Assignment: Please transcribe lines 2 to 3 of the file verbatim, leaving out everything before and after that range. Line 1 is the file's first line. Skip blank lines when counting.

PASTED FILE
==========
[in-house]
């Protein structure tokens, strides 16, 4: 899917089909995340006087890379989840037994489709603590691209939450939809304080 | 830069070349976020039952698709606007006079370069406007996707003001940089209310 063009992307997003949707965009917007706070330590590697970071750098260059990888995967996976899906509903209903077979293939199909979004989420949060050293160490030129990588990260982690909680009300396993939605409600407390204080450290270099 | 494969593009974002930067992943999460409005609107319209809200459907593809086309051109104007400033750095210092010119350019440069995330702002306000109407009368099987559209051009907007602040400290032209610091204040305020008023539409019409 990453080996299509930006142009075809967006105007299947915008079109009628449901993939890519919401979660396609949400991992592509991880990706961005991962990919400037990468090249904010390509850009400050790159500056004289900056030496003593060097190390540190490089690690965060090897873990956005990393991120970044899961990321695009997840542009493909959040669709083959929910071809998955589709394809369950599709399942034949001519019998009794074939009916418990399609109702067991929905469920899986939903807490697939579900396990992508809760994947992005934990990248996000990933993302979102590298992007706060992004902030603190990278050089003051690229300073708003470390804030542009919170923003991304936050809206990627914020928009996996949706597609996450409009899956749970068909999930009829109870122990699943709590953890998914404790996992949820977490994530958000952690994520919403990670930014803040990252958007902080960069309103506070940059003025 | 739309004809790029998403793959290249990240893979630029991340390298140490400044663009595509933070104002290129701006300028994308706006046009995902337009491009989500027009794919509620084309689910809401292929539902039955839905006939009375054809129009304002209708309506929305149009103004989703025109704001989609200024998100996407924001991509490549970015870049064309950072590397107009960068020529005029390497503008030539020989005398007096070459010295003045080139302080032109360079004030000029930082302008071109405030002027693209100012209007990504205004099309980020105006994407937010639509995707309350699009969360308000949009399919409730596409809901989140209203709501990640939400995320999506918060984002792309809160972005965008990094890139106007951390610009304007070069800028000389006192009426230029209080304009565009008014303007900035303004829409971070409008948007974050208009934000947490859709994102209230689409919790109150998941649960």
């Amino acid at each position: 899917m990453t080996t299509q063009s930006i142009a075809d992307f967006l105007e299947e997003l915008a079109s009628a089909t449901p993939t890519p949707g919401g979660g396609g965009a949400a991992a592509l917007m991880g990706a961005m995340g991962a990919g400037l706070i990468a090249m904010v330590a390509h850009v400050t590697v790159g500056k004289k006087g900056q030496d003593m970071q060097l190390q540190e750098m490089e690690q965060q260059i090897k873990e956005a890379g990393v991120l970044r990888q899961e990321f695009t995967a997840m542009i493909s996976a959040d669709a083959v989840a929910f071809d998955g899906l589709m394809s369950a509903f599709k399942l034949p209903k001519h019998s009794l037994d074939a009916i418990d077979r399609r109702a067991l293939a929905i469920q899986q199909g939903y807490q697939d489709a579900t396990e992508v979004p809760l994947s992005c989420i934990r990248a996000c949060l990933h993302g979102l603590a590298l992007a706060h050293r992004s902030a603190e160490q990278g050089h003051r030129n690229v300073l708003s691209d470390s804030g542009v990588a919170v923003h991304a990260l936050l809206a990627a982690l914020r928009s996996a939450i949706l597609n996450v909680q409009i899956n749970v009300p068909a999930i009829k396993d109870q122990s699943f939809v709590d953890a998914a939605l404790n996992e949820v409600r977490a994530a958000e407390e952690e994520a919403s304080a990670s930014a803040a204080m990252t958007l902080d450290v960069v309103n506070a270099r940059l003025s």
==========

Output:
């Protein structure tokens, strides 16, 4: 899917089909995340006087890379989840037994489709603590691209939450939809304080 | 830069070349976020039952698709606007006079370069406007996707003001940089209310 063009992307997003949707965009917007706070330590590697970071750098260059990888995967996976899906509903209903077979293939199909979004989420949060050293160490030129990588990260982690909680009300396993939605409600407390204080450290270099 | 494969593009974002930067992943999460409005609107319209809200459907593809086309051109104007400033750095210092010119350019440069995330702002306000109407009368099987559209051009907007602040400290032209610091204040305020008023539409019409 990453080996299509930006142009075809967006105007299947915008079109009628449901993939890519919401979660396609949400991992592509991880990706961005991962990919400037990468090249904010390509850009400050790159500056004289900056030496003593060097190390540190490089690690965060090897873990956005990393991120970044899961990321695009997840542009493909959040669709083959929910071809998955589709394809369950599709399942034949001519019998009794074939009916418990399609109702067991929905469920899986939903807490697939579900396990992508809760994947992005934990990248996000990933993302979102590298992007706060992004902030603190990278050089003051690229300073708003470390804030542009919170923003991304936050809206990627914020928009996996949706597609996450409009899956749970068909999930009829109870122990699943709590953890998914404790996992949820977490994530958000952690994520919403990670930014803040990252958007902080960069309103506070940059003025 | 739309004809790029998403793959290249990240893979630029991340390298140490400044663009595509933070104002290129701006300028994308706006046009995902337009491009989500027009794919509620084309689910809401292929539902039955839905006939009375054809129009304002209708309506929305149009103004989703025109704001989609200024998100996407924001991509490549970015870049064309950072590397107009960068020529005029390497503008030539020989005398007096070459010295003045080139302080032109360079004030000029930082302008071109405030002027693209100012209007990504205004099309980020105006994407937010639509995707309350699009969360308000949009399919409730596409809901989140209203709501990640939400995320999506918060984002792309809160972005965008990094890139106007951390610009304007070069800028000389006192009426230029209080304009565009008014303007900035303004829409971070409008948007974050208009934000947490859709994102209230689409919790109150998941649960």
């Amino acid at each position: 899917m990453t080996t299509q063009s930006i142009a075809d992307f967006l105007e299947e997003l915008a079109s009628a089909t449901p993939t890519p949707g919401g979660g396609g965009a949400a991992a592509l917007m991880g990706a961005m995340g991962a990919g400037l706070i990468a090249m904010v330590a390509h850009v400050t590697v790159g500056k004289k006087g900056q030496d003593m970071q060097l190390q540190e750098m490089e690690q965060q260059i090897k873990e956005a890379g990393v991120l970044r990888q899961e990321f695009t995967a997840m542009i493909s996976a959040d669709a083959v989840a929910f071809d998955g899906l589709m394809s369950a509903f599709k399942l034949p209903k001519h019998s009794l037994d074939a009916i418990d077979r399609r109702a067991l293939a929905i469920q899986q199909g939903y807490q697939d489709a579900t396990e992508v979004p809760l994947s992005c989420i934990r990248a996000c949060l990933h993302g979102l603590a590298l992007a706060h050293r992004s902030a603190e160490q990278g050089h003051r030129n690229v300073l708003s691209d470390s804030g542009v990588a919170v923003h991304a990260l936050l809206a990627a982690l914020r928009s996996a939450i949706l597609n996450v909680q409009i899956n749970v009300p068909a999930i009829k396993d109870q122990s699943f939809v709590d953890a998914a939605l404790n996992e949820v409600r977490a994530a958000e407390e952690e994520a919403s304080a990670s930014a803040a204080m990252t958007l902080d450290v960069v309103n506070a270099r940059l003025s």